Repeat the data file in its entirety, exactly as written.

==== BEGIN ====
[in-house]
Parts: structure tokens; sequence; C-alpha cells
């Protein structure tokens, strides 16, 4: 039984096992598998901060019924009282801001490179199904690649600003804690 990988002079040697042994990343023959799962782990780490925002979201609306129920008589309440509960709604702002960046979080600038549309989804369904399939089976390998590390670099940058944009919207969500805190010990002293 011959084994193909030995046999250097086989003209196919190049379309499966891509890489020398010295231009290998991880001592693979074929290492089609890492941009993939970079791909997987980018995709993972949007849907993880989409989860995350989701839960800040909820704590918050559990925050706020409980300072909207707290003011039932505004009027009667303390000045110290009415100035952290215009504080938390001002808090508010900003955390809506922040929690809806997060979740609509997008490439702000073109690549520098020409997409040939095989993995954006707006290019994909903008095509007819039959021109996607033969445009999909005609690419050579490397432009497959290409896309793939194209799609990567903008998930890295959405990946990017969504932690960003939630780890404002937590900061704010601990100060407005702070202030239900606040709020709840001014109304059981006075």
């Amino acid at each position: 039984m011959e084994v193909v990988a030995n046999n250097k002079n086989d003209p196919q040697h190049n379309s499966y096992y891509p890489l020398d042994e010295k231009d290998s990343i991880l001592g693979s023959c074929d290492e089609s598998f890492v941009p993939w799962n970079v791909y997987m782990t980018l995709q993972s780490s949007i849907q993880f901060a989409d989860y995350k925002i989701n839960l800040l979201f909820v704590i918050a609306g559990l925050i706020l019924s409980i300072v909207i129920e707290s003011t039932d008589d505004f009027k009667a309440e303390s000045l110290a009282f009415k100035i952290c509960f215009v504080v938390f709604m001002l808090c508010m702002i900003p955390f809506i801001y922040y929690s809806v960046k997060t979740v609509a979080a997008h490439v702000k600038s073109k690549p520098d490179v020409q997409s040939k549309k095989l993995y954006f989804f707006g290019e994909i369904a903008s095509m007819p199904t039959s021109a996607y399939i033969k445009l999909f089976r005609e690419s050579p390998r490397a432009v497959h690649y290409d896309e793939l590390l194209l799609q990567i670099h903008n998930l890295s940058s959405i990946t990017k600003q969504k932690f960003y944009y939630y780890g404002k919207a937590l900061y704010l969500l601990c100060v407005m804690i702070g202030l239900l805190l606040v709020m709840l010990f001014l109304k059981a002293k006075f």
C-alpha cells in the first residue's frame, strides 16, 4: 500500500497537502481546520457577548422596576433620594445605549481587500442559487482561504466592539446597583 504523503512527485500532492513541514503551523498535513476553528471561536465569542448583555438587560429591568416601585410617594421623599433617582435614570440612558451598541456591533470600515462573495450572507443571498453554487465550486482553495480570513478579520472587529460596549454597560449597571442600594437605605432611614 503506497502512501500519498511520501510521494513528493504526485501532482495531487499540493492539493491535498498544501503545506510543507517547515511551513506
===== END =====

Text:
[in-house]
Parts: structure tokens; sequence; C-alpha cells
């Protein structure tokens, strides 16, 4: 039984096992598998901060019924009282801001490179199904690649600003804690 990988002079040697042994990343023959799962782990780490925002979201609306129920008589309440509960709604702002960046979080600038549309989804369904399939089976390998590390670099940058944009919207969500805190010990002293 011959084994193909030995046999250097086989003209196919190049379309499966891509890489020398010295231009290998991880001592693979074929290492089609890492941009993939970079791909997987980018995709993972949007849907993880989409989860995350989701839960800040909820704590918050559990925050706020409980300072909207707290003011039932505004009027009667303390000045110290009415100035952290215009504080938390001002808090508010900003955390809506922040929690809806997060979740609509997008490439702000073109690549520098020409997409040939095989993995954006707006290019994909903008095509007819039959021109996607033969445009999909005609690419050579490397432009497959290409896309793939194209799609990567903008998930890295959405990946990017969504932690960003939630780890404002937590900061704010601990100060407005702070202030239900606040709020709840001014109304059981006075």
């Amino acid at each position: 039984m011959e084994v193909v990988a030995n046999n250097k002079n086989d003209p196919q040697h190049n379309s499966y096992y891509p890489l020398d042994e010295k231009d290998s990343i991880l001592g693979s023959c074929d290492e089609s598998f890492v941009p993939w799962n970079v791909y997987m782990t980018l995709q993972s780490s949007i849907q993880f901060a989409d989860y995350k925002i989701n839960l800040l979201f909820v704590i918050a609306g559990l925050i706020l019924s409980i300072v909207i129920e707290s003011t039932d008589d505004f009027k009667a309440e303390s000045l110290a009282f009415k100035i952290c509960f215009v504080v938390f709604m001002l808090c508010m702002i900003p955390f809506i801001y922040y929690s809806v960046k997060t979740v609509a979080a997008h490439v702000k600038s073109k690549p520098d490179v020409q997409s040939k549309k095989l993995y954006f989804f707006g290019e994909i369904a903008s095509m007819p199904t039959s021109a996607y399939i033969k445009l999909f089976r005609e690419s050579p390998r490397a432009v497959h690649y290409d896309e793939l590390l194209l799609q990567i670099h903008n998930l890295s940058s959405i990946t990017k600003q969504k932690f960003y944009y939630y780890g404002k919207a937590l900061y704010l969500l601990c100060v407005m804690i702070g202030l239900l805190l606040v709020m709840l010990f001014l109304k059981a002293k006075f």
C-alpha cells in the first residue's frame, strides 16, 4: 500500500497537502481546520457577548422596576433620594445605549481587500442559487482561504466592539446597583 504523503512527485500532492513541514503551523498535513476553528471561536465569542448583555438587560429591568416601585410617594421623599433617582435614570440612558451598541456591533470600515462573495450572507443571498453554487465550486482553495480570513478579520472587529460596549454597560449597571442600594437605605432611614 503506497502512501500519498511520501510521494513528493504526485501532482495531487499540493492539493491535498498544501503545506510543507517547515511551513506